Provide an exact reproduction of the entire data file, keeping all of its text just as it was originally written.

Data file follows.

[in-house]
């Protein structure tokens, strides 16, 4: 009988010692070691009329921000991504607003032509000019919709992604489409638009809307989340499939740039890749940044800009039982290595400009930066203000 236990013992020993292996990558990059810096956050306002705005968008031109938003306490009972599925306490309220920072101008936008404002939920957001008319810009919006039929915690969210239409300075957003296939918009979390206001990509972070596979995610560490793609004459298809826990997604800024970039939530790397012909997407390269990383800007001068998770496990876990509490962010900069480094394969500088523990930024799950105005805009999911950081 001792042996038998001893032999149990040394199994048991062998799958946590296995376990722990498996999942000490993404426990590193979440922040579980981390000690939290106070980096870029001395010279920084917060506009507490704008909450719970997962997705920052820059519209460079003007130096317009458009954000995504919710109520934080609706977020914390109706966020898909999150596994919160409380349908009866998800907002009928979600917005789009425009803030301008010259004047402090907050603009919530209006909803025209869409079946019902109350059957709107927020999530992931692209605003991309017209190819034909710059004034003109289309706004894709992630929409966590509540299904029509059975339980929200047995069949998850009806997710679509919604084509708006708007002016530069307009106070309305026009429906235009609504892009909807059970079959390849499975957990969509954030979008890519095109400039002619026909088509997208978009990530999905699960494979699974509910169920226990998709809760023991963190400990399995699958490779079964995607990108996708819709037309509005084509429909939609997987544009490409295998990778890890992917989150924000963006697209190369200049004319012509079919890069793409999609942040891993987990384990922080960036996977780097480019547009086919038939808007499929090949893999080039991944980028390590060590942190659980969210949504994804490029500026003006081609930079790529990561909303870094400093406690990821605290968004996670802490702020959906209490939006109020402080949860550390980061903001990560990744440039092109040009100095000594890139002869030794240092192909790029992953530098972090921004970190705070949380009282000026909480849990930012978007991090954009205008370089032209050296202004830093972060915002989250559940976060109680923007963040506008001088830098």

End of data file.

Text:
[in-house]
């Protein structure tokens, strides 16, 4: 009988010692070691009329921000991504607003032509000019919709992604489409638009809307989340499939740039890749940044800009039982290595400009930066203000 236990013992020993292996990558990059810096956050306002705005968008031109938003306490009972599925306490309220920072101008936008404002939920957001008319810009919006039929915690969210239409300075957003296939918009979390206001990509972070596979995610560490793609004459298809826990997604800024970039939530790397012909997407390269990383800007001068998770496990876990509490962010900069480094394969500088523990930024799950105005805009999911950081 001792042996038998001893032999149990040394199994048991062998799958946590296995376990722990498996999942000490993404426990590193979440922040579980981390000690939290106070980096870029001395010279920084917060506009507490704008909450719970997962997705920052820059519209460079003007130096317009458009954000995504919710109520934080609706977020914390109706966020898909999150596994919160409380349908009866998800907002009928979600917005789009425009803030301008010259004047402090907050603009919530209006909803025209869409079946019902109350059957709107927020999530992931692209605003991309017209190819034909710059004034003109289309706004894709992630929409966590509540299904029509059975339980929200047995069949998850009806997710679509919604084509708006708007002016530069307009106070309305026009429906235009609504892009909807059970079959390849499975957990969509954030979008890519095109400039002619026909088509997208978009990530999905699960494979699974509910169920226990998709809760023991963190400990399995699958490779079964995607990108996708819709037309509005084509429909939609997987544009490409295998990778890890992917989150924000963006697209190369200049004319012509079919890069793409999609942040891993987990384990922080960036996977780097480019547009086919038939808007499929090949893999080039991944980028390590060590942190659980969210949504994804490029500026003006081609930079790529990561909303870094400093406690990821605290968004996670802490702020959906209490939006109020402080949860550390980061903001990560990744440039092109040009100095000594890139002869030794240092192909790029992953530098972090921004970190705070949380009282000026909480849990930012978007991090954009205008370089032209050296202004830093972060915002989250559940976060109680923007963040506008001088830098």